Keith Woodward and Denis Suttling (Letters, 21 Nov) both correctly (but perhaps belatedly, I don’t know whether they complained at the appropriate time) point out that the hospital is in the wrong place. It is important to understand how this happened.
NSW Health finalised its Development Options Business Case in late 2005. Its qualitative analysis chose the former Warringah Council Chamber land in Dee Why, with Frenchs Forest a distant third. But in 2006 government decided on Frenchs Forest, based on “risk” (the strength of public opposition anticipated) and cost. The cost was calculated on the basis that the necessary road network improvements would cost a mere $21.3M, whereas the current published figure is $500M, which doesn’t allow for the fact that the roading project is now more than a year behind schedule.
Short-term political and bureaucratic criteria won out over the health professionals’ long-term preference.
When Hazzard, then Planning Minister, signed the 16 Oct 2012 order kick-starting the process for the Frenchs Forest hospital, he did so without reviewing or updating the 2006 decision, despite much of its data being the best part of a decade old. Nor were any new locations considered.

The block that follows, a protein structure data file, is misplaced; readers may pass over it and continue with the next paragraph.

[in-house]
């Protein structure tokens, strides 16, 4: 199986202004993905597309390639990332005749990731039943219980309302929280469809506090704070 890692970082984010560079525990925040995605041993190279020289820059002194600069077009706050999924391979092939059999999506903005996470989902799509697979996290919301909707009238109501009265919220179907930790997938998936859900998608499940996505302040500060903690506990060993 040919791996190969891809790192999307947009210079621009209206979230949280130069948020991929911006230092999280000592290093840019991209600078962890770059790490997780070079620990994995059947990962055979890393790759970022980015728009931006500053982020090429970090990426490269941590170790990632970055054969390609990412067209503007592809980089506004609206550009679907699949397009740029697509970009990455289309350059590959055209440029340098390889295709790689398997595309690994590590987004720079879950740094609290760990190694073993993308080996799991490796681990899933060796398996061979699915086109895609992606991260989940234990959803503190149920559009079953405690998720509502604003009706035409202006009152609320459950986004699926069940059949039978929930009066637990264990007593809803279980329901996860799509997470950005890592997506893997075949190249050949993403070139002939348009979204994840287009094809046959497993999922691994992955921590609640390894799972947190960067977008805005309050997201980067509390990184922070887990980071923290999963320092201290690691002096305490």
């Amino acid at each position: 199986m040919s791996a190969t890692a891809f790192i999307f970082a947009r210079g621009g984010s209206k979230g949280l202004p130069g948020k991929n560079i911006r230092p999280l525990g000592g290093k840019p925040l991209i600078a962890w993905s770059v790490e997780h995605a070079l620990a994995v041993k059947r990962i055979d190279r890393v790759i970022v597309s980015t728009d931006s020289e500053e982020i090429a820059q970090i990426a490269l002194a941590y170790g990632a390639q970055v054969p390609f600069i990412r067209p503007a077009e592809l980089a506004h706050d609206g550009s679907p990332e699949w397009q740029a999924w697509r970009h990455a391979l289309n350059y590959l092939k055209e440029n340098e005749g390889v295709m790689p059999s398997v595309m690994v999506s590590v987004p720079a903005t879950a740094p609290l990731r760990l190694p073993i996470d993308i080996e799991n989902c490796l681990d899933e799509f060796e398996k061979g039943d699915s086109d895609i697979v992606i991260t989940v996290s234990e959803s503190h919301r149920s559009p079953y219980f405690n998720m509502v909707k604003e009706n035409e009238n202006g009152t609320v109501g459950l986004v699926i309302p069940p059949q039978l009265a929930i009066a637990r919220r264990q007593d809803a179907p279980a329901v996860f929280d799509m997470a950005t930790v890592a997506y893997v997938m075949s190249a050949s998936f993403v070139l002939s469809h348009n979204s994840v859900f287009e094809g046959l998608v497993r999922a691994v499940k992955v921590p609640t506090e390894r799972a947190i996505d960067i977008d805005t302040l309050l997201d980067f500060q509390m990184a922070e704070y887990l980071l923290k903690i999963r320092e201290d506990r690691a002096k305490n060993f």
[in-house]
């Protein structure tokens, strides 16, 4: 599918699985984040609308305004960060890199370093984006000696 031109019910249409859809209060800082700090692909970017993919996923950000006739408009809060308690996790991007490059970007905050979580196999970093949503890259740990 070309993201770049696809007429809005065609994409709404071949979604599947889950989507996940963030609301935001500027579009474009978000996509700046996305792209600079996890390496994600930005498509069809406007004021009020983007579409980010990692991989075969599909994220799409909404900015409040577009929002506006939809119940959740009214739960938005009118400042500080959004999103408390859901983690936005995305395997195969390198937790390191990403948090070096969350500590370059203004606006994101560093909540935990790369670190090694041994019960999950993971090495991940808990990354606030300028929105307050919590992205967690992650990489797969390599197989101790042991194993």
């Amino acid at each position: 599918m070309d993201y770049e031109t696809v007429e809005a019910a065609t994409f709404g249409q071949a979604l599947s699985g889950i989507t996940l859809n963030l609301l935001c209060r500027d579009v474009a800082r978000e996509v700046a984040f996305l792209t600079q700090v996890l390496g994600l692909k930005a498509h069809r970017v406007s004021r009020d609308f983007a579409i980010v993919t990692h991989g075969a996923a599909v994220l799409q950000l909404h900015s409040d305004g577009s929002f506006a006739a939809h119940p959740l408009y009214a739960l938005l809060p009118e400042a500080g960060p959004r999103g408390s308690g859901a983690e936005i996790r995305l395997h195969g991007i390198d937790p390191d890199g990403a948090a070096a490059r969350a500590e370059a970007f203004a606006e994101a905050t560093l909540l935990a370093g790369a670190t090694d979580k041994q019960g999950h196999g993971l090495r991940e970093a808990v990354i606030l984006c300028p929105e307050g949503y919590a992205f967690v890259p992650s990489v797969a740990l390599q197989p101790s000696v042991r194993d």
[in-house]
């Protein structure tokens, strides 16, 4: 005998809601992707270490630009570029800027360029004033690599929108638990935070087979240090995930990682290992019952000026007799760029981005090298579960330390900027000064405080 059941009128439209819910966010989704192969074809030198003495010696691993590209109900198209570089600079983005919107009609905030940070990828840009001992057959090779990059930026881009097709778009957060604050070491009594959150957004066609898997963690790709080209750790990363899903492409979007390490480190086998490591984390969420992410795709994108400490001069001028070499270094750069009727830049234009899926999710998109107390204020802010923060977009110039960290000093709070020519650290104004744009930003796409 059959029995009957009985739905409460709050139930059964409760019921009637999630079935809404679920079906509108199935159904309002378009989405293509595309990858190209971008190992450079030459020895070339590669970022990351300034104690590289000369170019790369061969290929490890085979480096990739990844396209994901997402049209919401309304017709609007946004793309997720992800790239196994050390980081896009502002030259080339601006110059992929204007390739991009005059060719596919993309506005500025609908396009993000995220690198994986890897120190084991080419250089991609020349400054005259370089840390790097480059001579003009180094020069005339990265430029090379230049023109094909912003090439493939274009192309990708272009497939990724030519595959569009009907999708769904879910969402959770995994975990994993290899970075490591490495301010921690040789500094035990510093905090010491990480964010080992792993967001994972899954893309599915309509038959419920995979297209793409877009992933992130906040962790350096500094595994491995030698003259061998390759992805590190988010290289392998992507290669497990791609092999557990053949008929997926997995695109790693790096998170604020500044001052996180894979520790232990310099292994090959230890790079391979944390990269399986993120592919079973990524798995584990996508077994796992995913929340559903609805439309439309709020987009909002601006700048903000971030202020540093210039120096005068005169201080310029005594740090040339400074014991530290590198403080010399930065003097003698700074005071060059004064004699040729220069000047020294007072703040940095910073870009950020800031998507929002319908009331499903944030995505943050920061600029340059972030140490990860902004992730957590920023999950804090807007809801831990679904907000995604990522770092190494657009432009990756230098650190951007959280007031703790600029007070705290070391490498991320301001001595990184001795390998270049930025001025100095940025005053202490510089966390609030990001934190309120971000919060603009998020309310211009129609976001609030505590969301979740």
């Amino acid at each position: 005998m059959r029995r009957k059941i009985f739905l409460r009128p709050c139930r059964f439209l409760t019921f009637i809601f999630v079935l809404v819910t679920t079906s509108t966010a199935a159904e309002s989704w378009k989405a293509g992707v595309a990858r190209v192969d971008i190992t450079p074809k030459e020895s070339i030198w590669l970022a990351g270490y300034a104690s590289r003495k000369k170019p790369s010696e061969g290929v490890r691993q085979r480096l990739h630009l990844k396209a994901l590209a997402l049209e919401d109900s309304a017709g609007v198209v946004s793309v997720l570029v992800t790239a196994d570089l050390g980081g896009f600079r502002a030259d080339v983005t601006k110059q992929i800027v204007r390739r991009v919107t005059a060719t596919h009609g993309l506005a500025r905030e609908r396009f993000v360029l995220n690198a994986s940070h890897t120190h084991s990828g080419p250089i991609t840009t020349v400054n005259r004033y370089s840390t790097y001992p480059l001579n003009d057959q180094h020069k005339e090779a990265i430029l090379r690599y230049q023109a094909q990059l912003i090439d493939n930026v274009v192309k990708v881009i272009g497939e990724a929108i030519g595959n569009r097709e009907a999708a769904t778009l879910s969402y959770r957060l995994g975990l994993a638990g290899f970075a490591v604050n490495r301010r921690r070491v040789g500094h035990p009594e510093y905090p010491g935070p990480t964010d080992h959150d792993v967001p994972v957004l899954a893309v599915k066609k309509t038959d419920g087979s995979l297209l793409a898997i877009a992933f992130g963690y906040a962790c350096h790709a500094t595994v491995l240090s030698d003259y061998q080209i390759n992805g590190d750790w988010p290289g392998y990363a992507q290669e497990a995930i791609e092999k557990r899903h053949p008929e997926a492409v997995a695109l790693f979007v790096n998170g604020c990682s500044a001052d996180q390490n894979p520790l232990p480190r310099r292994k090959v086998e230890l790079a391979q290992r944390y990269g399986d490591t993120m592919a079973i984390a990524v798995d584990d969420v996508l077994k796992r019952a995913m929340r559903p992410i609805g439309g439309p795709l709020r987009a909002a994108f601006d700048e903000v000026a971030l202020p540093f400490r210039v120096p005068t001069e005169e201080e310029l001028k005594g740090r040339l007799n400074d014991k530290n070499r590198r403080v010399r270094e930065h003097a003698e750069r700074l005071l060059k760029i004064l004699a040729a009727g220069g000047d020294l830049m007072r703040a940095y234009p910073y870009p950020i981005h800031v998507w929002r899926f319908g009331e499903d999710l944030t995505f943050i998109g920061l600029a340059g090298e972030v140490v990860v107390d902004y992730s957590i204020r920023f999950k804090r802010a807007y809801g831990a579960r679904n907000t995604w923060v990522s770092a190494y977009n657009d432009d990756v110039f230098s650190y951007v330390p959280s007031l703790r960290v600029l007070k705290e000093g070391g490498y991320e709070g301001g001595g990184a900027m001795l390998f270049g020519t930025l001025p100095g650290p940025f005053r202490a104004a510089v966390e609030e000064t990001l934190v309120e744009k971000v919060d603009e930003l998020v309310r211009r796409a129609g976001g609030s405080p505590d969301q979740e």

So when Health Infrastructure claimed in the Environmental Impact Statements for the proposed hospital that the choice of location was based on “robust qualitative analysis”, that was untrue.
They also claimed that the Frenchs Forest site was central to the catchment area (which had previously been defined as what is now the Northern Beaches LGA). This is blatantly false geographically. And as regards population distribution, the centre was assessed in the original studies as being Cromer (it would have moved north since then).
Neither of these major falsehoods was challenged by NSW Planning when it approved the hospital, despite having them pointed out in residents’ submissions.
Which highlights the fundamental systemic flaw in approving public projects, ie. if one part of government (in this case Health) says it wants to do something, another part of government (eg Planning) is not going to stop them. They’re both on the same team, after all!
And the pretence of public consultation is an utter sham.
Perhaps it’s time for the Auditor General to look into the matter. Billions of taxpayer dollars are being misspent.
There aren't too many ways available for venting one's anger or frustration at some of the things happening in the world around us. One such escape valve is the good old Letter to the Editor, even if only a small proportion of them gets published. It is often well-nigh impossible to keep the discussion short enough for the newspapers. So rather that have them expire in some Editor's Trash bin, we'll preserve them for posterity here. Inevitably, though, some nuances will be lost for those unfamiliar with the background or the letter or article to which we are responding. But each is undoubtedly a miniature literary masterpiece, though you may find the themes become somewhat repetitive.